For the love of polls

FOR THE LOVE OF POLLS…. Josh Green posted an interesting item last night about Republican reactions to the success of health care reform, one week later. I’ve never fully been able to appreciate what it is about the Affordable Care Act the GOP hates so intensely, but Green noted Republican attitudes have begun to focus on one simple point.

I just returned from Capitol Hill, where the new health care law is still the preoccupying issue, and the Republican talking point du jour, which seems to have been issued with stage directions instructing that it be delivered in a tone of gravest concern, is that Democrats and President Obama have perpetrated a breathtaking assault on the body politic by passing a law that did not have widespread public support.

I agree that Democrats have taken a political risk, though most polls I’ve seen show people about equally divided on the issue. What lent such a surreal quality to my morning is that several of these folks have held an abiding interest in the intersection of governing and public opinion — only they used to hold the opposite view.

Right. As Green explained several years ago, when he worked here at the Monthly, Republicans of the Bush era went to great lengths to reject the notion of governing based on polls. The very idea was mocked and dismissed as unworthy of true leaders. When policymakers choose to confront a great challenge, they can’t just take the public’s temperature and base their judgment on shifting whims and attitudes. Green noted, “Announcing that one ignores polls, then, is an easy way of conveying an impression of leadership, judgment, and substance.”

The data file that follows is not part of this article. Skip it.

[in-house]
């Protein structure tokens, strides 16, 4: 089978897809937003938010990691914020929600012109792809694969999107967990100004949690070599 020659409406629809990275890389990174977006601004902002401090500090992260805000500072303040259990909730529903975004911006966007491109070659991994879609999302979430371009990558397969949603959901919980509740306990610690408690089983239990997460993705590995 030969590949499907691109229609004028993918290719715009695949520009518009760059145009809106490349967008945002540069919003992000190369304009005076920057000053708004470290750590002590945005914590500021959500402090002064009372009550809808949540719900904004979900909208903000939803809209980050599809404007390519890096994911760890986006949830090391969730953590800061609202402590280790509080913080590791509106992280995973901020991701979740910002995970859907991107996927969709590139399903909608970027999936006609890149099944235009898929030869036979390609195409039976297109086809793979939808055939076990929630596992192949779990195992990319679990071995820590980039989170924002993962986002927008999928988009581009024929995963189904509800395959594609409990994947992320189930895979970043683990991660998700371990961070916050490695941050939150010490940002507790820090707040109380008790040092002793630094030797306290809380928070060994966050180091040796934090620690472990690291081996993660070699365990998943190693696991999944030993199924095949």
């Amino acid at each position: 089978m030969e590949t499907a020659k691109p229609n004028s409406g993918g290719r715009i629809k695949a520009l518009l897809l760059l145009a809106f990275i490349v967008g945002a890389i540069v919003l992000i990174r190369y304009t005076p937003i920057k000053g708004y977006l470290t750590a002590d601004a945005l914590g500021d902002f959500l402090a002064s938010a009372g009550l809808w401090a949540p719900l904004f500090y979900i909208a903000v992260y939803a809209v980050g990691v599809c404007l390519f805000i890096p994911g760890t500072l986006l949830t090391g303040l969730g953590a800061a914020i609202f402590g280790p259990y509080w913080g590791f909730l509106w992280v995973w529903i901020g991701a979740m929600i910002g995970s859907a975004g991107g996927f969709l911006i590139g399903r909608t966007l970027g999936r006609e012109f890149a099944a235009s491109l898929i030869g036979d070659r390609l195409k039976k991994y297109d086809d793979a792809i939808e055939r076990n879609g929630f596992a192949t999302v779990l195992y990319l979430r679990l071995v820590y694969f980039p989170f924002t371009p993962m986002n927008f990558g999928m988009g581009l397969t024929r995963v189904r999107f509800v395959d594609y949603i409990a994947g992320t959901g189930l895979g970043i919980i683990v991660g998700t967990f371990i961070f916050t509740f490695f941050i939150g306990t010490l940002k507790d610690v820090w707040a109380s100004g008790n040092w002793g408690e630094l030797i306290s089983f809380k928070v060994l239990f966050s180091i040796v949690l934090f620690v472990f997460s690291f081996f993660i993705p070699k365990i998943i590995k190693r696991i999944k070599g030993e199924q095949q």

Bush himself boasted repeatedly that was a president who governed “based upon principle, and not polls and focus groups.”

Now, the point of Green’s piece was that Bush wasn’t telling the truth, and that his White House relied on survey data just like every other modern administration. The rhetoric was about creating a facade and cultivating an image, not reflecting reality. But the larger observation is still relevant — Republicans rejected the notion that polls should dictate policy decisions. Such an approach is fundamentally weak and unprincipled.

Except now, that is, when Republicans have concluded that polls are all that matters, and to approve legislation that polls poorly is some kind of un-American act, betraying the consent of the governed.

By recent GOP standards, wouldn’t President Obama deserve credit for standing tall and delivering on his campaign promises, even in the face of discouraging polling data? Isn’t it more important to do what’s right than what’s popular?